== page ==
John Hughes is an unmistakable touchstone of the coming of age 1980s high school dramedy. Films like Sixteen Candles, The Breakfast Club, Pretty in Pink and Ferris Bueller’s Day Off chronicled the adolescent experience of growing up, dealing with teen angst and self-actualization while mixing in a dash of old fashioned screwball comedy which at once provides relatable laughter for the viewer while making the dramatic pills easier to swallow. All of those undeniably come to mind when watching the directorial debut of Post Grad screenwriter Kelly Fremon Craig, The Edge of Seventeen, a coming of age high school comedy about a socially awkward and unhappy teenage girl named Nadine (Hailee Steinfeld from True Grit) whose best friend enters a relationship with her hunky older brother (Blake Jenner from Everybody Wants Some). And yet it is Amy Heckerling’s Fast Times at Ridgemont High that The Edge of Seventeen finds its closest antecedent in, providing at once a funny and sympathetic rom com and a decidedly darker, more explicit look at budding female sexuality in a world adorned with dumb horny males who care nothing for the heroine’s plight and emotional crossroads. At times its unbearable watching Nadine suffer while at the same time the film doesn’t deny her own complicitness in the creation of her teenage misery. At first on the outset this looked like another Juno/Ghost World lovechild but as it progressed I was surprised how funny, charming, touching and well thought out this portrait of adolescent fear, anxiety and depression really was. Sure we’ve seen this movie done to death, but The Edge of Seventeen provided a fresh spin on the proceedings that kept it from blending together with what came before it.
For a first time effort, Craig’s writer-director effort is pretty good and lacks the self-satisfied hipster cool about itself Juno’s Diablo Cody couldn’t get away from. This is of course due entirely to the central performance by Hailee Steinfeld, who imbues Nadine with the same kind of quirky ugly girl anxieties Heather Matarazzo brought to Todd Solondz’s Welcome to the Dollhouse. Part of what makes The Edge of Seventeen compulsively watchable in addition to its sharp sense of humor and keen insight into the high school experience is being stuck with Nadine even when she can’t stand herself anymore than we can. Ordinarily the miseries are one sided but in this case Nadine is just as responsible for her plight as those around her. Equally strong if not hilariously funny is Woody Harrelson as a sarcastic high school teacher who almost always has words of wisdom mixed with snark in every reply he has to Nadine’s whiny pity parties. If anything, he makes the film all by himself and every scene he has onscreen is comedic gold! I also liked Nadine’s best friend Krista, played by Haley Lu Richardson, who is sympathetic as the lonely girl’s best friend that can’t help but also start to outgrow Nadine’s pathetic whining and complaining. Blake Jenner more or less plays the same guy he did in Everybody Wants Some which isn’t a bad thing, giving us an older brother who looks on the outset like a jock but in truth is among the most responsible and caring adults in the movie. Only Kyra Sedgwick as the histrionic single mother shaken by her late husband’s death and Nadine’s ongoing shenanigans tends to overplay her part, at one point devolving into a fit her son Darian (Blake Jenner) has to defuse.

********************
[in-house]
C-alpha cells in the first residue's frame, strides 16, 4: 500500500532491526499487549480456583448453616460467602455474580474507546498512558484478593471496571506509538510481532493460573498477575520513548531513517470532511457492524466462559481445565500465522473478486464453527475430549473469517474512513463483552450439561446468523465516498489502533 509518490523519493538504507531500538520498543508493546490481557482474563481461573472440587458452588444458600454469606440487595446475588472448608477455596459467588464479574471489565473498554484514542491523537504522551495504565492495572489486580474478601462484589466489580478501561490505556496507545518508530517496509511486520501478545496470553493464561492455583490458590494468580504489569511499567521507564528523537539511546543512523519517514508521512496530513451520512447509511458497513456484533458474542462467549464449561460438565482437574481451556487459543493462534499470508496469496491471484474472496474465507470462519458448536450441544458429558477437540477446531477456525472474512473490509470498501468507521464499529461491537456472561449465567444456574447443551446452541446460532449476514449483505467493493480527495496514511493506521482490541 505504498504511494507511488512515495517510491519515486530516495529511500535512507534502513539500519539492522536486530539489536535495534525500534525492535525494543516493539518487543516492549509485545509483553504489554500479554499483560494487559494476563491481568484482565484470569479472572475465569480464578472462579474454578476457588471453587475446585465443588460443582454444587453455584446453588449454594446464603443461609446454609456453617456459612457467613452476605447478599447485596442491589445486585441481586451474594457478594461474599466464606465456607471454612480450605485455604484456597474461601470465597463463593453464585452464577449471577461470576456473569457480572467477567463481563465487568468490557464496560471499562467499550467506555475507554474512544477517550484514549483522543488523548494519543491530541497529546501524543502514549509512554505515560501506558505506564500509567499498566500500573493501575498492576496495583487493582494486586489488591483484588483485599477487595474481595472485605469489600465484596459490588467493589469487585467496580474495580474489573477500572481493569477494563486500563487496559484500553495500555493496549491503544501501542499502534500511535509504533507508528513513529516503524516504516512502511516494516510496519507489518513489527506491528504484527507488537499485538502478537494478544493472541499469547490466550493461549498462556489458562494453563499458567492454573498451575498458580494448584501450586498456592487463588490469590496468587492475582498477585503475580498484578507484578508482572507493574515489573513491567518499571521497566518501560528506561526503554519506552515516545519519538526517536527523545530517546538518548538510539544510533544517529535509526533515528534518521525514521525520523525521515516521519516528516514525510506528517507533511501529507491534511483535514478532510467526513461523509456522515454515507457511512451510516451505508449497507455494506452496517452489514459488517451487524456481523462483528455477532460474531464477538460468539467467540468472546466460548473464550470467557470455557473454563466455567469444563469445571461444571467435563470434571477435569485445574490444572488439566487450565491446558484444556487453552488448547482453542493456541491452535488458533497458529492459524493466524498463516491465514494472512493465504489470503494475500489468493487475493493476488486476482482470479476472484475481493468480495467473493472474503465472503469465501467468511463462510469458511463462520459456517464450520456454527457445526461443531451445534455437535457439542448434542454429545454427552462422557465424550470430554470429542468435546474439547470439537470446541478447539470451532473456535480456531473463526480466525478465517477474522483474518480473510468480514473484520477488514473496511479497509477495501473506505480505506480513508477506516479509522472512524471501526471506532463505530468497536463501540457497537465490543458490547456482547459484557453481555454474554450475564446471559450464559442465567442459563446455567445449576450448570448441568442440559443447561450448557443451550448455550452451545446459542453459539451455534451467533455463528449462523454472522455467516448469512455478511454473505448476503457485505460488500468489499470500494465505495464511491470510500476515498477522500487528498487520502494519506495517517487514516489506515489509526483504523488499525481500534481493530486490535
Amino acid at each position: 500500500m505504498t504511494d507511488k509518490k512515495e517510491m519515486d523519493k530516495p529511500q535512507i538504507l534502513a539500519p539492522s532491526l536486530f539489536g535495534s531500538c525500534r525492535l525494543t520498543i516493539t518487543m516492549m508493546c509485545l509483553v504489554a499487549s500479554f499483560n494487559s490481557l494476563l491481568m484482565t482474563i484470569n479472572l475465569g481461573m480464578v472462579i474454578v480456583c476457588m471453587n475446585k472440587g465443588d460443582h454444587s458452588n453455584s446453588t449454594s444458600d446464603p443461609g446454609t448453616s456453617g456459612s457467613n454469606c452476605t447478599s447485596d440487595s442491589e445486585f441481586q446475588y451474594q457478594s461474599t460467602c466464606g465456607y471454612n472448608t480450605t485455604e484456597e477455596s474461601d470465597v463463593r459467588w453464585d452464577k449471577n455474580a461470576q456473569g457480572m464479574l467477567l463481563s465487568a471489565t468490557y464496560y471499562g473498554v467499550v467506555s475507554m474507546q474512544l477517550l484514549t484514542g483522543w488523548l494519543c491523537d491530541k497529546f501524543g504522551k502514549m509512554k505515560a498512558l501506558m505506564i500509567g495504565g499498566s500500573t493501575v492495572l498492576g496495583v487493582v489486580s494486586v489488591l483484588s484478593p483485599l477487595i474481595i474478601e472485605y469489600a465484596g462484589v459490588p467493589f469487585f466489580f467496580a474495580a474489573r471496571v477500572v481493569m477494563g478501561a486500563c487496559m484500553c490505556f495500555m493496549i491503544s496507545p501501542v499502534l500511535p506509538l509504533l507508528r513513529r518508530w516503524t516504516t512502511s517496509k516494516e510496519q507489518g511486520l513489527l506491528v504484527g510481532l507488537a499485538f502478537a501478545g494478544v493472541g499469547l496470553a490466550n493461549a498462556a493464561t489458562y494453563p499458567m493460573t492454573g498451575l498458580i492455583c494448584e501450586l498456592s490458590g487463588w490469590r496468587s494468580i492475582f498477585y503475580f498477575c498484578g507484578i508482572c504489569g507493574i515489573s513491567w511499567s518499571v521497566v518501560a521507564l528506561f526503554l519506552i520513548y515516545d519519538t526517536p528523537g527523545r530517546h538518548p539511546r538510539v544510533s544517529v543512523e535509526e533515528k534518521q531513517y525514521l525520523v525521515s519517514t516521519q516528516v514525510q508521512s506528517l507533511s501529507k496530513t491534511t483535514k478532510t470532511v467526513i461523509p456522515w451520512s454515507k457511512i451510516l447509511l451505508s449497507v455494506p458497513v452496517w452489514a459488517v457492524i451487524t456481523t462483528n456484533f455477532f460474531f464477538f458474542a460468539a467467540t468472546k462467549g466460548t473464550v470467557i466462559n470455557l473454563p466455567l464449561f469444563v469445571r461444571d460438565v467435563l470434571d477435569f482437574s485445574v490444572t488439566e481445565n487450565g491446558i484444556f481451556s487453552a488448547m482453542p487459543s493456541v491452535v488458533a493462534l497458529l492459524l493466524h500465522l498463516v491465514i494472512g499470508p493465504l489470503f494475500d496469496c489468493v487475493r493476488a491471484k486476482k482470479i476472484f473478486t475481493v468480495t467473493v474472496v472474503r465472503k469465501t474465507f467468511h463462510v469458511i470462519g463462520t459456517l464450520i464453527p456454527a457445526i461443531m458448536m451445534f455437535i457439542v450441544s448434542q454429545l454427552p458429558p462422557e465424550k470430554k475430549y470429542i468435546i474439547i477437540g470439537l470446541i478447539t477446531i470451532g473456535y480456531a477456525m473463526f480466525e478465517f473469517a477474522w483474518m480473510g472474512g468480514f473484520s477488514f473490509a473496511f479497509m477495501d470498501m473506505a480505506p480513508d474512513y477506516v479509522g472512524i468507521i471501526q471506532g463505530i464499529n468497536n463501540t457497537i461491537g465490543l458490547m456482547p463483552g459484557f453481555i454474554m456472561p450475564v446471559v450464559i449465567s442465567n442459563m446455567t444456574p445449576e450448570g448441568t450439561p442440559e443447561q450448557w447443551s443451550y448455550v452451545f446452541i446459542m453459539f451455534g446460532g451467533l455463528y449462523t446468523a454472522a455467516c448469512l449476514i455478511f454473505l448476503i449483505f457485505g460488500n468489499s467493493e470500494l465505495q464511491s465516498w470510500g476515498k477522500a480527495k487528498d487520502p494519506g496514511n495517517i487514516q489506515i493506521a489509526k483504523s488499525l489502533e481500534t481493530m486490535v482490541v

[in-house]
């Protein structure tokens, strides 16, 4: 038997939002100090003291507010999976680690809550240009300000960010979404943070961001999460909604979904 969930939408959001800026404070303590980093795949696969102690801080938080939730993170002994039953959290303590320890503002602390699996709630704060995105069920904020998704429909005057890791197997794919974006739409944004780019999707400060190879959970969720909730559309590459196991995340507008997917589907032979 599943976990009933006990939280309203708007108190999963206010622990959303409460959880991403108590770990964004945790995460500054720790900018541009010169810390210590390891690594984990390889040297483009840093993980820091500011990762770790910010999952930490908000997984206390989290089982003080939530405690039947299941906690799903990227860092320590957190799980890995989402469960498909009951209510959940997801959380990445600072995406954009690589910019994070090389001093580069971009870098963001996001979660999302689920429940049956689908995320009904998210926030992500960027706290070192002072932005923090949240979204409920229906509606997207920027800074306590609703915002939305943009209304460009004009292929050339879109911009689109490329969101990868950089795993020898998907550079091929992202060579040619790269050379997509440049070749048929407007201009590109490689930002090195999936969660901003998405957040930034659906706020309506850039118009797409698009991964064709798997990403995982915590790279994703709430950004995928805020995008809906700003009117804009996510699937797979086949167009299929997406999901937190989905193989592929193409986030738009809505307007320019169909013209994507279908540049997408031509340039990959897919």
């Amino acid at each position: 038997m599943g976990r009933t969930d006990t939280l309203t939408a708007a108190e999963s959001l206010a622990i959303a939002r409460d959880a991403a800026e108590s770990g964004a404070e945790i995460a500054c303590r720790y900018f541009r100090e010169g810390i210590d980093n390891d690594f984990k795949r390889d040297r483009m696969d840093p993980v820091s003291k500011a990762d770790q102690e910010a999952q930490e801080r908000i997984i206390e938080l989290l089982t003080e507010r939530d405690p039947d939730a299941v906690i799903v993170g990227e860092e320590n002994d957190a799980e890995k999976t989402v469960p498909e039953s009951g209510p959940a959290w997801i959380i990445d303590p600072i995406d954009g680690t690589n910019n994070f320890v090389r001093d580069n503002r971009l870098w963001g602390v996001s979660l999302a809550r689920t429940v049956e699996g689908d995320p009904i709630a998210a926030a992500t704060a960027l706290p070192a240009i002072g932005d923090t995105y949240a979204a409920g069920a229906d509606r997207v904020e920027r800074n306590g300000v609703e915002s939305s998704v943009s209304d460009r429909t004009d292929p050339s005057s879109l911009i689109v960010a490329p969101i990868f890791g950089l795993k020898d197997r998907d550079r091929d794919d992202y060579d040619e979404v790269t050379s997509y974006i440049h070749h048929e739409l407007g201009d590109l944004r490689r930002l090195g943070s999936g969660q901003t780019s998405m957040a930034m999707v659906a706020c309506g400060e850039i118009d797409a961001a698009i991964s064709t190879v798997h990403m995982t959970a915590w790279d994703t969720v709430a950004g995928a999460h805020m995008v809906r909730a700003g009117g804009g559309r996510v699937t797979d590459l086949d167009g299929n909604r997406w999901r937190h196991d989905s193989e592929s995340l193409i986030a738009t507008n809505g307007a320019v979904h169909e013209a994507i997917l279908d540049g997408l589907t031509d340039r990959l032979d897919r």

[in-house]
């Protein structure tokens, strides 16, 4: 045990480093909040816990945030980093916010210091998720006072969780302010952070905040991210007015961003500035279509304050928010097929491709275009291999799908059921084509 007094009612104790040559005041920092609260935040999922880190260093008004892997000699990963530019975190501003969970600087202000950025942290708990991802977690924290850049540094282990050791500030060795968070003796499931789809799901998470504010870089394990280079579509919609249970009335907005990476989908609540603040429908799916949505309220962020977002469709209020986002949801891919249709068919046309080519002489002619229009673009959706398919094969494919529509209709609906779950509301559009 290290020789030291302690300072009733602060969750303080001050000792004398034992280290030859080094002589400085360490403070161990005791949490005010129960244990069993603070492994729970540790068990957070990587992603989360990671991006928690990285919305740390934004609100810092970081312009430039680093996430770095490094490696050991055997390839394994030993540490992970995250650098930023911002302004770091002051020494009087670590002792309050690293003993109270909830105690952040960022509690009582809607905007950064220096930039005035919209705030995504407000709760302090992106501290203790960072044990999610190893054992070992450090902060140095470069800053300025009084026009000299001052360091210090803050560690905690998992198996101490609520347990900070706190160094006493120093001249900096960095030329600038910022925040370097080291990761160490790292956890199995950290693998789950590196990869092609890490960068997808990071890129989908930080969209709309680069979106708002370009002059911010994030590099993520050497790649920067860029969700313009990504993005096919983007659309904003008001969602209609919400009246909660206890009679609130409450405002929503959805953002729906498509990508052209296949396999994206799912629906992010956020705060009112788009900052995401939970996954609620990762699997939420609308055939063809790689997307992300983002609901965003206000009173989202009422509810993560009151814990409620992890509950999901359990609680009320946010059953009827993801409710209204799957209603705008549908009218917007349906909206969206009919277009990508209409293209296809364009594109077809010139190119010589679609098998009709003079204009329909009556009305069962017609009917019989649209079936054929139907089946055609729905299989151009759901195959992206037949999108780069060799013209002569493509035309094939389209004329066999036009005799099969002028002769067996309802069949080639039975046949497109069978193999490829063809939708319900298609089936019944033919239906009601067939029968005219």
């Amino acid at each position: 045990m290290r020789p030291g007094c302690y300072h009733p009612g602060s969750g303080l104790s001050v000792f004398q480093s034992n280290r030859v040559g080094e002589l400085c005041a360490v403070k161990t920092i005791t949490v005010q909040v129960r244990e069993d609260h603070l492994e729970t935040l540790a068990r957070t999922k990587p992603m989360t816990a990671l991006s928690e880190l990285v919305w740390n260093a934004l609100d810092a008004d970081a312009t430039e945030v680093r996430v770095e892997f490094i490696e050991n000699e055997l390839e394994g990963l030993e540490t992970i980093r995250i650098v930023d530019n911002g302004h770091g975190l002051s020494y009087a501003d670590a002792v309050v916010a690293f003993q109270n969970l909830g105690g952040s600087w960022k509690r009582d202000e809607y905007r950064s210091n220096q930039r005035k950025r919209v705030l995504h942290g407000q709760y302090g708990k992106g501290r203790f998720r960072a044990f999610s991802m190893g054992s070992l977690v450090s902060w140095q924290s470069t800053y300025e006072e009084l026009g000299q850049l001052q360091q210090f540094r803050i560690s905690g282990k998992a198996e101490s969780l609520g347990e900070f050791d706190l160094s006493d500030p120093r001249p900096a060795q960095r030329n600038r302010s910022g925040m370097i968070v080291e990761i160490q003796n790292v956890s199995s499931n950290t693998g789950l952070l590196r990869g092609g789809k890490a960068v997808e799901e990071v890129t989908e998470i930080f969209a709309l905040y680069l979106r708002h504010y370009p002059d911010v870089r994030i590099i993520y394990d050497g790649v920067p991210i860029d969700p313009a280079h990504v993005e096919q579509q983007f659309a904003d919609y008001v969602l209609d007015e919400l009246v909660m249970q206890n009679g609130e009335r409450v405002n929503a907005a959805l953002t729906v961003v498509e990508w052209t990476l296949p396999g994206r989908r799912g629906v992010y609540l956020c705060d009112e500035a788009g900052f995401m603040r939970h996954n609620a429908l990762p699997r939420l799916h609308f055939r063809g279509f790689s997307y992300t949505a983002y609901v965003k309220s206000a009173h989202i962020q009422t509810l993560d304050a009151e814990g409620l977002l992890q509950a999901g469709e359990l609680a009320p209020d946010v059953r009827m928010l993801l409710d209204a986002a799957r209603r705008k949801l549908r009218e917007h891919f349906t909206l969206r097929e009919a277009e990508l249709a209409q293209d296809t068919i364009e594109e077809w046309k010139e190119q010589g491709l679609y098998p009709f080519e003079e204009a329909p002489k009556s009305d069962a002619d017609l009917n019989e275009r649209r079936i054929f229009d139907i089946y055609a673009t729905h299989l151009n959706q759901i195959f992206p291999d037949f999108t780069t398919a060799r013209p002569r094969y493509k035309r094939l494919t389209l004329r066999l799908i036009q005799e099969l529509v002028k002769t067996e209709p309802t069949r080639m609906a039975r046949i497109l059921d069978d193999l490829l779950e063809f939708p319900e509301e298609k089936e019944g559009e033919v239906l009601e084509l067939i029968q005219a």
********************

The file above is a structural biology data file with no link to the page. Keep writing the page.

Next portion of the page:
I went into this rom com thinking I had seen it all before and while for the most part I had, I was pleasantly surprised by this teenage female character study which speaks to the misfit loner in all of us while providing hope that even the most difficult basket cases can find love and happiness in a world which seems stacked against us. Some of Nadine’s behavior goes beyond the point of forgiveness but I never felt like the picture was pushing me away from her. My only real complaints involve a couple of moments where Nadine remarks her hair looks like Pedro from Napoleon Dynamite and the soundtrack drops Aimee Mann’s Save Me over a montage, taking me out of the picture right into the ending of Paul Thomas Anderson’s Magnolia. Lose those bits and you have a solid teen dramedy which had more on its mind and heart than I was anticipating. Far less acerbic than The Diary of a Teenage Girl and far more engaging than the look-at-me cool of Juno, The Edge of Seventeen gave this otherwise jaded filmgoer whose seen this kind of movie dozens of times over a swell time at the movies. John Hughes, Amy Heckerling and the 1980s may be long since past us but the sensibilities harbored in both directors’ works are far from over, fitting nicely into the modern millennial social media driven generation and serving as a remind that the more technology and eras change, the more the lives of those experiencing it remain the same.
- Andrew Kotwicki